Monday, July 20, 2015

Empowering young people with disabilities in Cambodia to be heard

By Sam Waller

KAMPOT, Cambodia, 20 July 2015 – The nineteen faces in the room showed a mixture of excitement and apprehension. Many of these young people were about to do something for the very first time: operate a video camera. “This is a totally new experience for me, I’ve never held a video camera before!” 21-year-old Saron told me eagerly.

21-year-old Saron, who is visually impaired, learns to use a video camera for the first time at the One Minutes Jr. workshop in Kampot, Cambodia. © UNICEF Cambodia/2015/Sam Waller

It was the first day of the One Minutes Jr. workshop organized by UNICEF in Kampot, southern Cambodia and I was there to capture stories from this special event. Over the following week these young people would learn how to tell their stories by producing a storyboard, directing a film and capturing all the action on camera.

One Minutes Jr. is a film-making workshop, but it is about a lot more than making films. The participants here were all students from UNICEF Cambodia’s partner Epic Arts, an inclusive arts organization supporting children and young people with disabilities. They received guidance throughout from expert trainers from the One Minutes Foundation. The workshop provided an opportunity for the participants to learn new skills, support each other as members of a team and to tell a powerful story about something important in their lives.

Every student wrote, directed and filmed their own short movie, each exactly one minute long. These films will now be available for viewing across Cambodia – and the world – giving a voice to young people with disabilities.


People with disabilities are often among the poorest and most socially excluded in Cambodia. Access to education is often a struggle – only 56 per cent of adults with disabilities can read and write, compared to 80 per cent of the total population. Health care providers often have inadequate skills to support people with disabilities and care can be extremely expensive. Families affected by disability in Cambodia are twice as likely to suffer extreme poverty due to health care costs.

A person does not have a disability because they find it difficult to see, walk or hear. Disability occurs when physical, social and legal barriers prevent someone with impairments from taking part in community life on an equal basis. Watch the powerful and poignant films created by the young people during One Minutes Jr. and you will be left in no doubt about the extraordinary array of talent on show. UNICEF hopes that these films will challenge the viewer to see ability, not disability.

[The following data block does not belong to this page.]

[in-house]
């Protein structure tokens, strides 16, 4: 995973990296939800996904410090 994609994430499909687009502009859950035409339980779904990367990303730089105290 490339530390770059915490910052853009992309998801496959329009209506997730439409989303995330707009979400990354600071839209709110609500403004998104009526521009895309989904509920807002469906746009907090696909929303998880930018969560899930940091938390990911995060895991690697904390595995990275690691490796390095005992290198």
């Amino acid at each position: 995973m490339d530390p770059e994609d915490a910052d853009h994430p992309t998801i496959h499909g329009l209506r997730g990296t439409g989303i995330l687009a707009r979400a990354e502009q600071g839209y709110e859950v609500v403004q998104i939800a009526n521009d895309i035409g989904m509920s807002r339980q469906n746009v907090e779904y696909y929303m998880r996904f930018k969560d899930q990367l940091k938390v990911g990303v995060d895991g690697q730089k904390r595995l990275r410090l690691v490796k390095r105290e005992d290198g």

Three young people practice their film-making skills. © UNICEF Cambodia/2015/Sam Waller

“Children and families living with disability have equal rights and equal potential to participate in all aspects of daily life,” says Tomas Jensen, Chief of Local Governance for Child Rights at UNICEF Cambodia, who has led the organization of this initiative. “This workshop has provided an opportunity for young people with disabilities to demonstrate that they are fully up to the task of being included and contributing as active citizens to the socio-economic development of Cambodia.”

UNICEF promotes and protects the rights of children and adults with disabilities in Cambodia and is developing the capacity of local decision makers to make governance and community development disability-inclusive. UNICEF also supports disability-focused NGOs, like Epic Arts, to provide services for people with disabilities.

Savun, 20, and Cheatha, 22, line up their shot. © UNICEF Cambodia/2015/Sam Waller

On the final day of the workshop, every young person’s film was shown on the big screen during a special event at the Epic Arts centre. It was a nerve-wracking yet exciting moment for the young film makers. 22-year-old Sokna, who is deaf, created a film showing that making connections with people is not just about talking.

“I was very scared to see my film on the screen. But when I watched it I had shivers and was very happy. Such a big audience got to see my film!” Sokna communicates using Cambodian Sign Language (CSL), but the vast majority of the 51,000 deaf people in Cambodia have never had the opportunity to learn CSL. An estimated 98 per cent of deaf people are without sign, written or spoken language.


It is clear that there is a long way to go before every child born in Cambodia has a fair start in life. However initiatives like One Minutes Jr. are empowering young people with disabilities to be heard and to show their capabilities – a vital step on the road to ensuring that every person in Cambodia is valued and supported to reach their full potential.

To watch all the videos from One Minutes Jr. Cambodia, please click here.

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